Thursday, August 22, 2013
Sunday, August 18, 2013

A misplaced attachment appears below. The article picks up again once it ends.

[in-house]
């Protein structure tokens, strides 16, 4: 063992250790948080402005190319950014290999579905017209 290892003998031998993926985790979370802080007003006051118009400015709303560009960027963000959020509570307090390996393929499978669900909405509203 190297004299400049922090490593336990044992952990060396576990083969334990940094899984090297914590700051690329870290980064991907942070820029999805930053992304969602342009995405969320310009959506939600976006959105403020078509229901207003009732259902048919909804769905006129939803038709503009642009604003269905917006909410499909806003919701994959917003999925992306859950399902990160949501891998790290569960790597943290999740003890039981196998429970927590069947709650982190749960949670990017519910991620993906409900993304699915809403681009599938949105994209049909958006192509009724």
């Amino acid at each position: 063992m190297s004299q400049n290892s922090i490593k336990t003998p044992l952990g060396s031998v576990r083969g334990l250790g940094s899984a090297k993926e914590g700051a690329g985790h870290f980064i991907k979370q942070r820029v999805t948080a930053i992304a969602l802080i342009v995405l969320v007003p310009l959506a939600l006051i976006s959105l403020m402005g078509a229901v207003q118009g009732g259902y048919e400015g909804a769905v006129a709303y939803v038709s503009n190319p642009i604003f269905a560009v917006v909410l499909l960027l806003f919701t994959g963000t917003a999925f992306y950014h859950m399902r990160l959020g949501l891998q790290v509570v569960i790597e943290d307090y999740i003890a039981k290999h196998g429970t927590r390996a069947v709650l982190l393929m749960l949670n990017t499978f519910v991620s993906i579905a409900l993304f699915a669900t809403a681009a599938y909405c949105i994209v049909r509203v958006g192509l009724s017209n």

I spoke at the 2013 USENIX security symposiun on August 16 in Washington D.C. What is USENIX? As I found out, it is probably the most important Advanced Computing Systems Association in the world. It sponsors several conferences and workshops each year, most notably the USENIX Symposium on Operating Systems Design and Implementation (OSDI), the USENIX Symposium on Networked Systems Design and Implementation (NSDI), the USENIX Annual Technical Conference, the USENIX Security Symposium, the USENIX Conference on File and Storage Technologies (FAST), and with SAGE, the Large Installation System Administration Conference (LISA). So what does USENIX have to do with me? Well, really nothing, but surprisingly I received an invitation to speak at this year's USENIX security symposium. And what an experience it was! Going in, I thought the association was a minor one and that whatever attendees listened to my talk would be thoroughly uninterested. In fact, I didn't think anybody would show up at my presentation while another one more germain to comoputer and systems security was taking place. I was wrong on all fronts. The first thing that threw me for a loop was the sheer upper echelon quality of both the speakers and the attendees. I mean we are not talking about a roomfull of common computer geeks. We are talking about some serious intelligent and insightful people. The first session I stumbled upon was a talk given by a senior program manager for Windows Core Security Microsoft. The next was given by a former chief technologist of the Federal Trade Commission. Then there were several high-ups from Google, Google Chrome, Bloomberg, and--now get this--the current senior director for cybersecurity at the White House! So what the hell was Richard Marcus, a little ex-casino cheat doing there? True, I have spoken at several major casino industry conferences in three different languages and in front of a thousand people, but this, for the first time in my post-cheating life, was not in my bailiwick, and after watching these guys speak with their razor-sharp PowerPoint presentations, I realized that I was gonna be in for a rough one trying to interest these same guys in my presentation, which was a combination of video demonstrations and verbal imput covering some high and low-tech clashing between casinos and casino cheats. I really was a bit nervous. To quell my nervousness, I began with a few jokes about how out of place I was, I even said, "you know, I think I got off the bus at the wrong Washington. I was supposed to get off in Washington State, not Washington D.C. Guess what, these guys do have a sense of humor! They went for it! And I followed up with a few more jokes and then eased into the NBC Today Show video of me demonstrating my world class Savannah cheat-move to the show's then-host Meredith Vieira. I explained the move in detail, and they seemed to love the David vs Goliath aspect of it all. I hadn't expected this high brain-powered grouop to be taken in by such a KISS (keep it simple stupid) casino cheat move, but they were. Next I showed a sexy 6-minute video of RFID technology in casino chips to prevent pastposting and other forms of cheating, and then I demonstrated how I bypassed that. They liked that too. I spoke about the huge online poker scams at UltimateBet and Absolute Poker, and I spoke about some of the supposed hacking that went on in the Crown Casino in Australia to the tune of more than $30 million, which, by the way, I don't believe happened the way the Crown is saying it happened. So by now all these cyber and cryptic geniuses listening to me were asleep, right? Wrong! Their eyes were glued to mine from their seats! In short, they seemed to like everything during my hour-long presentation, and I really got into doing it. Maybe they were just ready to see something different. Every other speaker during the 3-day symposium remained glued to the podium focused on the PowerPoint displays on the big screen. I, however, never stood still. I walked around the large room talking, spending much of the time in the back or in the center between aisles, really interacting with the crowd who wanted to be interacted with. Now, I am not knocking the stoic and stationary integralness of this type of presentation; I know it gets the job done on a high-level conference of this nature. I was only different, and I knew I had to be in order to avoid getting yanked right out of the room. I finished up, received my applause, and was ready to leave when a dozen or so attendees approached me with questions or comments. The questions were what you'd expect from this group: intelligent and sharply keened-in to their subjects. The comments, however, surprised me. One guy said," I've never been to a casino in my life, but your talk was the best I heard during this entire symposium." Well, that surely made me feel good. Then another guy, albeit quite young, came up to me and said, "Mr. Marcus, can I have your autograph?" All in all, a great experience!